Thursday, April 10, 2014


                             BY ROBIN WILLIAMS

Iconic Image By Van Es, Photo journalist of Vietnamese War  The Last Helicopter Leaving Vietnam
    from google for the sole purpose of education and art advocacy

" Like Van Es, many of us who covered the war found ourselves forever in the grip of Vietnam.  No other story, no other war, quite measured up.  The exotic charm and dangerous undercurrents of Saigon were seductive, the adrenaline rush of survival intoxicating. We hitchhiked around the country on military helicopters and roamed the battlefields without censorship.  The Associated Press lists 73 of our colleagues as killed in South Vietnam, Cambodia, and Laos, yet as individuals we felt invulnerable" by David Lamb, Smithsonian Magazine

The photo journalist is part documenter, reporter, and artist.  They must have the skill of a professional photographer, the ability to be a news reporter in the field, and an artist in the images they capture.  And in addition to that they had to have nerves of steel to go into the jungles, and rice patties, on the front line where the battles raged.  
Vietnam was the first war censorship was not a factor, as in World War II and later wars.  It opened up freedom to the taking of photo's that revealed the true war and the conditions our soldiers were enduring.  It allowed the truth to be told in black and white pictures in the press daily.  Moving film was sent daily into the living rooms of Americans across the country and the ever famous body count.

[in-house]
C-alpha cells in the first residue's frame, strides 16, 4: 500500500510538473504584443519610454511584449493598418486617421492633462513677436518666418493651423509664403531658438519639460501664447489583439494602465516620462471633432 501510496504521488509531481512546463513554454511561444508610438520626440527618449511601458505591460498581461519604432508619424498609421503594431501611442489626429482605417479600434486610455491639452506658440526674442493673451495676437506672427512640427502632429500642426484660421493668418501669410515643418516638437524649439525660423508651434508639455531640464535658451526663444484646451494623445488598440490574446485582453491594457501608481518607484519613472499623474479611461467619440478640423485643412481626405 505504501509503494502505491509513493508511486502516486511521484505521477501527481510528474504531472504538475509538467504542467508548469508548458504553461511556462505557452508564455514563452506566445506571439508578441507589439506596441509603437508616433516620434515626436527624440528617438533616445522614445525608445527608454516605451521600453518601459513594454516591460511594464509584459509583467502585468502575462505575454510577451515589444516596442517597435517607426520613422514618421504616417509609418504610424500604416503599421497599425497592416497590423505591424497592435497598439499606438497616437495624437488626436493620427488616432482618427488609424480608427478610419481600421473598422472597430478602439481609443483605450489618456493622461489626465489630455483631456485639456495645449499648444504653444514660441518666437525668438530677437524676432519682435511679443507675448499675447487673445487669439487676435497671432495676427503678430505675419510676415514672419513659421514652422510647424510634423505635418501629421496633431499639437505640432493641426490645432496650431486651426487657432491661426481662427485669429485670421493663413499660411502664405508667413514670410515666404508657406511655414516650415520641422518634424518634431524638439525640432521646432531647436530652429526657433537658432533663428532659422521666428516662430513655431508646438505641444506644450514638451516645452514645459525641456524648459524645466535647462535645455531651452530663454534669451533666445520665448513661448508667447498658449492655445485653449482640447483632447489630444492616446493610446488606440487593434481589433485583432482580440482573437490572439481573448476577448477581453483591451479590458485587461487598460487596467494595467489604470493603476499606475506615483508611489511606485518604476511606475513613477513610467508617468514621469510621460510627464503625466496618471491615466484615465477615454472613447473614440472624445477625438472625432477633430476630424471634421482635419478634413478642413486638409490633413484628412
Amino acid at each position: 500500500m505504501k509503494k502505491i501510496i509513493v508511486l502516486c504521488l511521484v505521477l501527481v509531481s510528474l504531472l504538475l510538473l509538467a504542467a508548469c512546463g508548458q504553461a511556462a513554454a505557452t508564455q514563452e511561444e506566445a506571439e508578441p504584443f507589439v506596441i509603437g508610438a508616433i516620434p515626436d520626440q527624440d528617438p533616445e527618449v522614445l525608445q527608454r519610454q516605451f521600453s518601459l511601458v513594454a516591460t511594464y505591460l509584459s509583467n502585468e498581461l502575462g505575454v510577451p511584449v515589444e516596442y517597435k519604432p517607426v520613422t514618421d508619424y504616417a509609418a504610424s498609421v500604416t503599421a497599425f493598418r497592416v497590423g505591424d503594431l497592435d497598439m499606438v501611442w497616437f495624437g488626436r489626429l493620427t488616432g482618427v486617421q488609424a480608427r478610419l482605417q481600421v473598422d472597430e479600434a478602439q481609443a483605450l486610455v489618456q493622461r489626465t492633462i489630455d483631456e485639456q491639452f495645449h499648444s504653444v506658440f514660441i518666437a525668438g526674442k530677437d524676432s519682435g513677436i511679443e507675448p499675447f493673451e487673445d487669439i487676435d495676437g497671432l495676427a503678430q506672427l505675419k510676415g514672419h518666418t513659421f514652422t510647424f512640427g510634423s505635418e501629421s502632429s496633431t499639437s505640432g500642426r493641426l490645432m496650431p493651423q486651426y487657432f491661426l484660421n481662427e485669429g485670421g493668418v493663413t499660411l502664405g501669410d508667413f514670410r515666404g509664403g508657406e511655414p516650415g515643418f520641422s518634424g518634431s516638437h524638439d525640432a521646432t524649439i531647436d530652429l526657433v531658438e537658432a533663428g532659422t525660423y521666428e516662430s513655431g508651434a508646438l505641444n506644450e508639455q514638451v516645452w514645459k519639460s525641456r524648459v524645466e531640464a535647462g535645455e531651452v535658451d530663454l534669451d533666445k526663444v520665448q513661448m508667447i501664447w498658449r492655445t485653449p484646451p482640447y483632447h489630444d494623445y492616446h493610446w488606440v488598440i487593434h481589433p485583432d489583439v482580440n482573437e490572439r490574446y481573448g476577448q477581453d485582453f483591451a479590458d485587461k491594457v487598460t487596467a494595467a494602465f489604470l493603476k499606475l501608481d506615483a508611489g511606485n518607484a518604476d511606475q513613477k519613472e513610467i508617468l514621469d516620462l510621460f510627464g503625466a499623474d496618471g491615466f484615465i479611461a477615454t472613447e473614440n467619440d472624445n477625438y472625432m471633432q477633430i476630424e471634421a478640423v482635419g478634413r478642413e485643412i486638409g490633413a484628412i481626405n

Photo Journalists in the Vietnamese war(click for more info.) 
were remarkable men who risked their lives, many died trying to get the right picture to show the conflict, the confusion, doubt, violence, and despair of the men who fought this war and the tragedy of war on both sides. Who are some of these remarkable men and what photographs are they known for?  Lets take a look at a few. Every name is clickable to link you to more information on each photo journalist. Not all photo journalists will be covered in this post, we will continue until we have covered the most mentioned of the period.

Poster Protest Art of the Vietnamese War at home   from google for education only

Poster Art from Army Recruiters    from google for education only

I thought we would start with a film from You Tube which shows the feel of this war for the soldiers, news reporters, and photo journalist.  To appreciate what they did to report the war and risks their lives for the photographs they took it is important we put ourselves back in that time and place. This film does that fairly well.  It is a long video, you may want to watch parts and come later to the whole film. I think the absolute violence of war is beyond anyones understanding unless they have been there, but film and photo's help bring it closer for us to understand.  I remember being absolutely riveted by the opening scene is Saving Private Ryan, where the sounds and speed with which things happened is almost unbelievable. Film below…..

Eddie Adams

                   Eddie Adams            from google sole purpose is education

Larry Burrows
      Larry Burrows photo is worthy of Renaissance painting of drama and choreography
   From google only for education
Van Es
                                                   Van Es        from google only for education
Dickey Chapelle